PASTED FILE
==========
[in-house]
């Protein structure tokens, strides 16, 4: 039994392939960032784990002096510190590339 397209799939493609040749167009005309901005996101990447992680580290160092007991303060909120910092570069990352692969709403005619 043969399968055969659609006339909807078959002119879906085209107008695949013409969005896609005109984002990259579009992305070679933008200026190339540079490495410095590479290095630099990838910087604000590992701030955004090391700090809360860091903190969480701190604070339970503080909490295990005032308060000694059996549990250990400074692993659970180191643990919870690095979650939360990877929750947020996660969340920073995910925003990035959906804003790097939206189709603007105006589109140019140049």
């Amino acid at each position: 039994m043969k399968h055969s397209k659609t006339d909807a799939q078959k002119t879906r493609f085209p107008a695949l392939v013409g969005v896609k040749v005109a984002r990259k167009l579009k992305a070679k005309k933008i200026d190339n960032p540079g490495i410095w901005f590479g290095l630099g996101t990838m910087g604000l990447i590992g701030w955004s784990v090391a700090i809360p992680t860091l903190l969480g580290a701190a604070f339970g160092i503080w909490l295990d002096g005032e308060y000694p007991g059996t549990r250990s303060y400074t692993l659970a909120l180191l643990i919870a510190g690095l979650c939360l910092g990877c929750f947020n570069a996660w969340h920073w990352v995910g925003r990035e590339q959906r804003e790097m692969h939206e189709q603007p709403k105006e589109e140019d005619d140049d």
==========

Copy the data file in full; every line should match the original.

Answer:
[in-house]
């Protein structure tokens, strides 16, 4: 039994392939960032784990002096510190590339 397209799939493609040749167009005309901005996101990447992680580290160092007991303060909120910092570069990352692969709403005619 043969399968055969659609006339909807078959002119879906085209107008695949013409969005896609005109984002990259579009992305070679933008200026190339540079490495410095590479290095630099990838910087604000590992701030955004090391700090809360860091903190969480701190604070339970503080909490295990005032308060000694059996549990250990400074692993659970180191643990919870690095979650939360990877929750947020996660969340920073995910925003990035959906804003790097939206189709603007105006589109140019140049």
């Amino acid at each position: 039994m043969k399968h055969s397209k659609t006339d909807a799939q078959k002119t879906r493609f085209p107008a695949l392939v013409g969005v896609k040749v005109a984002r990259k167009l579009k992305a070679k005309k933008i200026d190339n960032p540079g490495i410095w901005f590479g290095l630099g996101t990838m910087g604000l990447i590992g701030w955004s784990v090391a700090i809360p992680t860091l903190l969480g580290a701190a604070f339970g160092i503080w909490l295990d002096g005032e308060y000694p007991g059996t549990r250990s303060y400074t692993l659970a909120l180191l643990i919870a510190g690095l979650c939360l910092g990877c929750f947020n570069a996660w969340h920073w990352v995910g925003r990035e590339q959906r804003e790097m692969h939206e189709q603007p709403k105006e589109e140019d005619d140049d």